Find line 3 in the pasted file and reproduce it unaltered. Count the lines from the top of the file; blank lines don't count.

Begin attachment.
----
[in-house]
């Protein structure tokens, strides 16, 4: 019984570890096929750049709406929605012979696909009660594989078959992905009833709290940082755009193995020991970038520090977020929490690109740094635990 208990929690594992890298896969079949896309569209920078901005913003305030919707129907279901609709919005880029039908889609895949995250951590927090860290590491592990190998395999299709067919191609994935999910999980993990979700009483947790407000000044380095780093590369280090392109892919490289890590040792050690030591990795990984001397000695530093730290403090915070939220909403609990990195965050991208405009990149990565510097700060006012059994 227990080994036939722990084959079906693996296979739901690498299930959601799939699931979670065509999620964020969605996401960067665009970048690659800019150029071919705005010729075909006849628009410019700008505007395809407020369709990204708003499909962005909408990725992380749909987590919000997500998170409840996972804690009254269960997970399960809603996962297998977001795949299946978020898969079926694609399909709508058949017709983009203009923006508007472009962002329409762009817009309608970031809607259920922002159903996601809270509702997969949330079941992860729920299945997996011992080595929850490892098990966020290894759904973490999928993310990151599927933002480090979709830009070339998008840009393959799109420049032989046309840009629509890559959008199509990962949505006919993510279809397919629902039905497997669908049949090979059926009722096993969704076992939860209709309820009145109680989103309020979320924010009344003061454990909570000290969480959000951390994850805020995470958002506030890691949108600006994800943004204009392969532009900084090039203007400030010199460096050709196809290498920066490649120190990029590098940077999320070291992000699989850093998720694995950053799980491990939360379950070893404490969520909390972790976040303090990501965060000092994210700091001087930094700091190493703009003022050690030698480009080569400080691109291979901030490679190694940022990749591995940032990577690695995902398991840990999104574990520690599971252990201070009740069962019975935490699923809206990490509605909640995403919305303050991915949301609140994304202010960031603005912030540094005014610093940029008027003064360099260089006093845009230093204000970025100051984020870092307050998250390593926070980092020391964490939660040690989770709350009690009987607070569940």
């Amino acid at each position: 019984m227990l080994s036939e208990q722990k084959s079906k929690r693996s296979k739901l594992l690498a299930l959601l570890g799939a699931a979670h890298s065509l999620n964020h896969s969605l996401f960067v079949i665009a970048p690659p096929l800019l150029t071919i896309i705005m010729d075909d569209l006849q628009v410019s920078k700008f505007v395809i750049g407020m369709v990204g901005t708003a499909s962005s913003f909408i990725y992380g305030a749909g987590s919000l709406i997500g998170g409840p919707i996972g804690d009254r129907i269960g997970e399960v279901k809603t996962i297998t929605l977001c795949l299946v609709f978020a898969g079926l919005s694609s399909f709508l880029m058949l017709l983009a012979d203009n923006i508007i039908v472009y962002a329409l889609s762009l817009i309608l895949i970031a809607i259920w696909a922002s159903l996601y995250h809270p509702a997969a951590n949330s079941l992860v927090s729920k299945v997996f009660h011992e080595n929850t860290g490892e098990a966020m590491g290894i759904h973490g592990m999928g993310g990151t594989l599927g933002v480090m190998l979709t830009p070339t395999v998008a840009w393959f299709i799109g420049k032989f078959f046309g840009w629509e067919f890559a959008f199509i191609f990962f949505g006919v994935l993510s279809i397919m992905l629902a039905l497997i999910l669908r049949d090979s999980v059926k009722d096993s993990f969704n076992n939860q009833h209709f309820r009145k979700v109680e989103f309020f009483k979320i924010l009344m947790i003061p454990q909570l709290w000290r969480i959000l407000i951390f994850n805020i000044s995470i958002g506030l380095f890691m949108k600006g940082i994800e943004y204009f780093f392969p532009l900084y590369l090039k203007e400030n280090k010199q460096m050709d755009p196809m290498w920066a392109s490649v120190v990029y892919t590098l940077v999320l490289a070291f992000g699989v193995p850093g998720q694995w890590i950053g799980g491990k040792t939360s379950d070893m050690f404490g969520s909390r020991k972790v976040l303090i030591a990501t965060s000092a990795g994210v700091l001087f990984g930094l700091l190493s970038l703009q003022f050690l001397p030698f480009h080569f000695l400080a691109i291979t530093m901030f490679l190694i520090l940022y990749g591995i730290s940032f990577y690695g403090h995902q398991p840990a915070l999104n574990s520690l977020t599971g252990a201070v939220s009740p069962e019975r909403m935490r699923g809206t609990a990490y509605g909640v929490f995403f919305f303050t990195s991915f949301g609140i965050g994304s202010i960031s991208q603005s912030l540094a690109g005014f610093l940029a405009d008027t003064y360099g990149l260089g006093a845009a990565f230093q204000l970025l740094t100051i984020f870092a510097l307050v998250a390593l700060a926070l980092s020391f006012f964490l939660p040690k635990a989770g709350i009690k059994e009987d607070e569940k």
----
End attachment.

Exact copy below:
């Amino acid at each position: 019984m227990l080994s036939e208990q722990k084959s079906k929690r693996s296979k739901l594992l690498a299930l959601l570890g799939a699931a979670h890298s065509l999620n964020h896969s969605l996401f960067v079949i665009a970048p690659p096929l800019l150029t071919i896309i705005m010729d075909d569209l006849q628009v410019s920078k700008f505007v395809i750049g407020m369709v990204g901005t708003a499909s962005s913003f909408i990725y992380g305030a749909g987590s919000l709406i997500g998170g409840p919707i996972g804690d009254r129907i269960g997970e399960v279901k809603t996962i297998t929605l977001c795949l299946v609709f978020a898969g079926l919005s694609s399909f709508l880029m058949l017709l983009a012979d203009n923006i508007i039908v472009y962002a329409l889609s762009l817009i309608l895949i970031a809607i259920w696909a922002s159903l996601y995250h809270p509702a997969a951590n949330s079941l992860v927090s729920k299945v997996f009660h011992e080595n929850t860290g490892e098990a966020m590491g290894i759904h973490g592990m999928g993310g990151t594989l599927g933002v480090m190998l979709t830009p070339t395999v998008a840009w393959f299709i799109g420049k032989f078959f046309g840009w629509e067919f890559a959008f199509i191609f990962f949505g006919v994935l993510s279809i397919m992905l629902a039905l497997i999910l669908r049949d090979s999980v059926k009722d096993s993990f969704n076992n939860q009833h209709f309820r009145k979700v109680e989103f309020f009483k979320i924010l009344m947790i003061p454990q909570l709290w000290r969480i959000l407000i951390f994850n805020i000044s995470i958002g506030l380095f890691m949108k600006g940082i994800e943004y204009f780093f392969p532009l900084y590369l090039k203007e400030n280090k010199q460096m050709d755009p196809m290498w920066a392109s490649v120190v990029y892919t590098l940077v999320l490289a070291f992000g699989v193995p850093g998720q694995w890590i950053g799980g491990k040792t939360s379950d070893m050690f404490g969520s909390r020991k972790v976040l303090i030591a990501t965060s000092a990795g994210v700091l001087f990984g930094l700091l190493s970038l703009q003022f050690l001397p030698f480009h080569f000695l400080a691109i291979t530093m901030f490679l190694i520090l940022y990749g591995i730290s940032f990577y690695g403090h995902q398991p840990a915070l999104n574990s520690l977020t599971g252990a201070v939220s009740p069962e019975r909403m935490r699923g809206t609990a990490y509605g909640v929490f995403f919305f303050t990195s991915f949301g609140i965050g994304s202010i960031s991208q603005s912030l540094a690109g005014f610093l940029a405009d008027t003064y360099g990149l260089g006093a845009a990565f230093q204000l970025l740094t100051i984020f870092a510097l307050v998250a390593l700060a926070l980092s020391f006012f964490l939660p040690k635990a989770g709350i009690k059994e009987d607070e569940k």